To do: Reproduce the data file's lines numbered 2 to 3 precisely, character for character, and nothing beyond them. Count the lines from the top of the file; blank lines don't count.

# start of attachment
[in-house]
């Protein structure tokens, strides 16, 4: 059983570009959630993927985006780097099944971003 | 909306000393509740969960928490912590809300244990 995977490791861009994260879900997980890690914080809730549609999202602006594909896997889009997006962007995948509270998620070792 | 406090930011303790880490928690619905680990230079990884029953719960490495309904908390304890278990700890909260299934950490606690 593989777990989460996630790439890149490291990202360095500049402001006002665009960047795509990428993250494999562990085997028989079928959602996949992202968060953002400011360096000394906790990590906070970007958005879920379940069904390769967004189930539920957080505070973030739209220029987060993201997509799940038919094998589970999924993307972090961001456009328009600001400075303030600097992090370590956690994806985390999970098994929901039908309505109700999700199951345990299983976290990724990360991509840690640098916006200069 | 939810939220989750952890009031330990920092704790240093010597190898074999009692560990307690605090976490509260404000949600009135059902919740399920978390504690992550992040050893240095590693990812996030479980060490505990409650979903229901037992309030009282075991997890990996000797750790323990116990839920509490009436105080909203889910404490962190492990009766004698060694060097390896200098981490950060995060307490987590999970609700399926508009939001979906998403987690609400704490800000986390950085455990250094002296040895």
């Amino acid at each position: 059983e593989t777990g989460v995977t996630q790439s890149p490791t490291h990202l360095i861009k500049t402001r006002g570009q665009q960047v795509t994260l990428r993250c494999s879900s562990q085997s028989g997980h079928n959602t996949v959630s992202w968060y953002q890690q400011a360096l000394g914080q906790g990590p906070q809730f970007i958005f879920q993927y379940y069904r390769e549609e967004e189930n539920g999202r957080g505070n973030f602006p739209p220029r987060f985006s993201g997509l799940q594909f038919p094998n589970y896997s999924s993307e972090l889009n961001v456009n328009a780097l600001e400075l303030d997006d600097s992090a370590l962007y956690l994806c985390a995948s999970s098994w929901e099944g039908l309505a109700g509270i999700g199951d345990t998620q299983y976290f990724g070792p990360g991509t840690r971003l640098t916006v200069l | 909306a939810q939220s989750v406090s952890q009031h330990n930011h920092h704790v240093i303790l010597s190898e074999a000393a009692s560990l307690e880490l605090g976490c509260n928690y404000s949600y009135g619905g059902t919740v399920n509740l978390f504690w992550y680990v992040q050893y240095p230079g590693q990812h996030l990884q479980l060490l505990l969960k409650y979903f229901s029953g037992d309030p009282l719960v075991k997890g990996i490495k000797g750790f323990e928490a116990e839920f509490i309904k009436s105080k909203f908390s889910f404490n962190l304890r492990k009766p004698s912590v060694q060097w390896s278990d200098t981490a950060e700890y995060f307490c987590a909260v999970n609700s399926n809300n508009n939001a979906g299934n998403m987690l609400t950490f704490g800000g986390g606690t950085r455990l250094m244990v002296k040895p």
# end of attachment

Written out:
């Protein structure tokens, strides 16, 4: 059983570009959630993927985006780097099944971003 | 909306000393509740969960928490912590809300244990 995977490791861009994260879900997980890690914080809730549609999202602006594909896997889009997006962007995948509270998620070792 | 406090930011303790880490928690619905680990230079990884029953719960490495309904908390304890278990700890909260299934950490606690 593989777990989460996630790439890149490291990202360095500049402001006002665009960047795509990428993250494999562990085997028989079928959602996949992202968060953002400011360096000394906790990590906070970007958005879920379940069904390769967004189930539920957080505070973030739209220029987060993201997509799940038919094998589970999924993307972090961001456009328009600001400075303030600097992090370590956690994806985390999970098994929901039908309505109700999700199951345990299983976290990724990360991509840690640098916006200069 | 939810939220989750952890009031330990920092704790240093010597190898074999009692560990307690605090976490509260404000949600009135059902919740399920978390504690992550992040050893240095590693990812996030479980060490505990409650979903229901037992309030009282075991997890990996000797750790323990116990839920509490009436105080909203889910404490962190492990009766004698060694060097390896200098981490950060995060307490987590999970609700399926508009939001979906998403987690609400704490800000986390950085455990250094002296040895």
């Amino acid at each position: 059983e593989t777990g989460v995977t996630q790439s890149p490791t490291h990202l360095i861009k500049t402001r006002g570009q665009q960047v795509t994260l990428r993250c494999s879900s562990q085997s028989g997980h079928n959602t996949v959630s992202w968060y953002q890690q400011a360096l000394g914080q906790g990590p906070q809730f970007i958005f879920q993927y379940y069904r390769e549609e967004e189930n539920g999202r957080g505070n973030f602006p739209p220029r987060f985006s993201g997509l799940q594909f038919p094998n589970y896997s999924s993307e972090l889009n961001v456009n328009a780097l600001e400075l303030d997006d600097s992090a370590l962007y956690l994806c985390a995948s999970s098994w929901e099944g039908l309505a109700g509270i999700g199951d345990t998620q299983y976290f990724g070792p990360g991509t840690r971003l640098t916006v200069l | 909306a939810q939220s989750v406090s952890q009031h330990n930011h920092h704790v240093i303790l010597s190898e074999a000393a009692s560990l307690e880490l605090g976490c509260n928690y404000s949600y009135g619905g059902t919740v399920n509740l978390f504690w992550y680990v992040q050893y240095p230079g590693q990812h996030l990884q479980l060490l505990l969960k409650y979903f229901s029953g037992d309030p009282l719960v075991k997890g990996i490495k000797g750790f323990e928490a116990e839920f509490i309904k009436s105080k909203f908390s889910f404490n962190l304890r492990k009766p004698s912590v060694q060097w390896s278990d200098t981490a950060e700890y995060f307490c987590a909260v999970n609700s399926n809300n508009n939001a979906g299934n998403m987690l609400t950490f704490g800000g986390g606690t950085r455990l250094m244990v002296k040895p």